- Laser surgery or loop electrosurgical excision procedure.
Discuss your treatment choices with your doctor to determine which is best for you. Your therapy will be determined by your age, desire to maintain fertility, general health, and other risk factors.
Cryotherapy is performed while you are awake at your doctor's office. You may experience little cramps. During the procedure, you may experience some pain.
To perform the procedure:
- A tool is placed into the vagina to keep the walls open so the doctor can see the cervix.
- The doctor then inserts a cryoprobe into the vagina. The device is securely put on the cervix's surface, covering the aberrant tissue.
- Compressed nitrogen gas travels through the device, freezing the metal and destroying the tissue.
An ice ball develops on the cervix, killing the aberrant cells. For the therapy to be most effective:
- The freezing is done for 3 minutes.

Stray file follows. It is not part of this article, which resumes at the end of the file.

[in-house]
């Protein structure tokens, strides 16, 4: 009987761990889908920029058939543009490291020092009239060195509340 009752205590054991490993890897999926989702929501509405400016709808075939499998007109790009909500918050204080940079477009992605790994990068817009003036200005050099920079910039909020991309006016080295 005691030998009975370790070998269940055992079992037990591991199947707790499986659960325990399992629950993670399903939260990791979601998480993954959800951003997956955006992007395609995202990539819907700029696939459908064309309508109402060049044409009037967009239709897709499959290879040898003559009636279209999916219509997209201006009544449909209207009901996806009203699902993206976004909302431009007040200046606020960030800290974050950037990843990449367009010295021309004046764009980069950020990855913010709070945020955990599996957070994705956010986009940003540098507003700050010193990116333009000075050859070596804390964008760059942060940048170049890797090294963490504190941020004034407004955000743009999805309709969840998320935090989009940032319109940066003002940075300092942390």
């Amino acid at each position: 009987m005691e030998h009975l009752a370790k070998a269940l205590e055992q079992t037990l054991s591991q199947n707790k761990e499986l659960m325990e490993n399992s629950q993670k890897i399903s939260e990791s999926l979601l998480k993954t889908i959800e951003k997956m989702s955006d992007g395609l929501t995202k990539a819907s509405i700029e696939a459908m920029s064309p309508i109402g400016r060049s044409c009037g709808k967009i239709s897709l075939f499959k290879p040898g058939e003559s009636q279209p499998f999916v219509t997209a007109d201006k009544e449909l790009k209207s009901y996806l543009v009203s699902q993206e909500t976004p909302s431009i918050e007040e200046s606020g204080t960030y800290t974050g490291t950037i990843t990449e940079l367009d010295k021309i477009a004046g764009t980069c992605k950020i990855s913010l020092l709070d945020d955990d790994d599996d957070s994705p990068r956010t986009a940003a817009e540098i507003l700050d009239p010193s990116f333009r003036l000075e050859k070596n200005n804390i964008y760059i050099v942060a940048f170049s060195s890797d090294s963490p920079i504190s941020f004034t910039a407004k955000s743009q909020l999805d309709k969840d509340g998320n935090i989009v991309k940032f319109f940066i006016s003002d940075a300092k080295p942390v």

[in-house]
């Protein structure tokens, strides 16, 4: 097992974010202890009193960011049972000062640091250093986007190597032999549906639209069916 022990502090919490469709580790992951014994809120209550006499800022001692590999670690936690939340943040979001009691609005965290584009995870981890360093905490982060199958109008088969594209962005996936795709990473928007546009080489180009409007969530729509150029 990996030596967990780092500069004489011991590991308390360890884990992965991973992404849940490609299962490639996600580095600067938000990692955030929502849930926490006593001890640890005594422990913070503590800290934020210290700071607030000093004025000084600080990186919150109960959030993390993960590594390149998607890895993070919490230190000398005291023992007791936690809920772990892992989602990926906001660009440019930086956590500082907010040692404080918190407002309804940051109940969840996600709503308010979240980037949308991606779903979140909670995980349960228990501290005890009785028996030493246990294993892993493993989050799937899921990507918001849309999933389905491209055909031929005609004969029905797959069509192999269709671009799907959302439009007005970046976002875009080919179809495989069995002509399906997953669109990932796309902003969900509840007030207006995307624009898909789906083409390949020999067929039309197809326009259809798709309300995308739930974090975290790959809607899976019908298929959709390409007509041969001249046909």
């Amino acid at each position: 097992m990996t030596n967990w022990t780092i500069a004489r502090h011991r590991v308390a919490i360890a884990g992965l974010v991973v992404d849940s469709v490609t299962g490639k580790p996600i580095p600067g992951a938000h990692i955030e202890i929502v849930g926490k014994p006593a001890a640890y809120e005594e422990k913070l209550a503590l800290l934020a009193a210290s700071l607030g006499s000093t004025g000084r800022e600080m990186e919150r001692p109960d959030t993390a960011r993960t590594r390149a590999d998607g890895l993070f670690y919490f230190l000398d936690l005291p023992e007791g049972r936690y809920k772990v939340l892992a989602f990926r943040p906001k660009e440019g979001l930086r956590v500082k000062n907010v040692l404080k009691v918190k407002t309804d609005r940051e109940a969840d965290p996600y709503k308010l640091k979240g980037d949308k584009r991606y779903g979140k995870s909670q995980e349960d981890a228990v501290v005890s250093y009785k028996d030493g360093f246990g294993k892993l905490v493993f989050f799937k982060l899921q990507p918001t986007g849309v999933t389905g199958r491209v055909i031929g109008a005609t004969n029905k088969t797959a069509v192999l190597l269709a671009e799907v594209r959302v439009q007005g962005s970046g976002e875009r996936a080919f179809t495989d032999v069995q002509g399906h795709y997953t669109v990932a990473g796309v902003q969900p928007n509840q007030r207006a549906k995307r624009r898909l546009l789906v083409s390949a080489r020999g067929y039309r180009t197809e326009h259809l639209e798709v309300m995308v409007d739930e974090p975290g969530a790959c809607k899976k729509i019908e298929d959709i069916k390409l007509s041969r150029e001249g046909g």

- The cervix is allowed to thaw for 5 minutes.
- Freezing is repeated for another 3 minutes.
Loop electrosurgical excision procedure
A loop electrosurgical excision procedure (LEEP) removes aberrant tissue from the cervix by heating a loop of thin wire with electricity. To remove the tissue, the wire loop serves as a scalpel.
During LEEP, you will be laying on your back with your feet raised in stirrups. The doctor will insert a speculum into the vagina to keep it open. Local freezing will be used to numb your cervix, and you may be given pain medication orally or intravenously.
The doctor examines the vagina and cervix with a colposcope and guides the wire loop to the tissue in the cervix. Heat is used by the wire loop to destroy the aberrant cervical tissue. You may hear some noise from the equipment linked to the wire loop during a LEEP.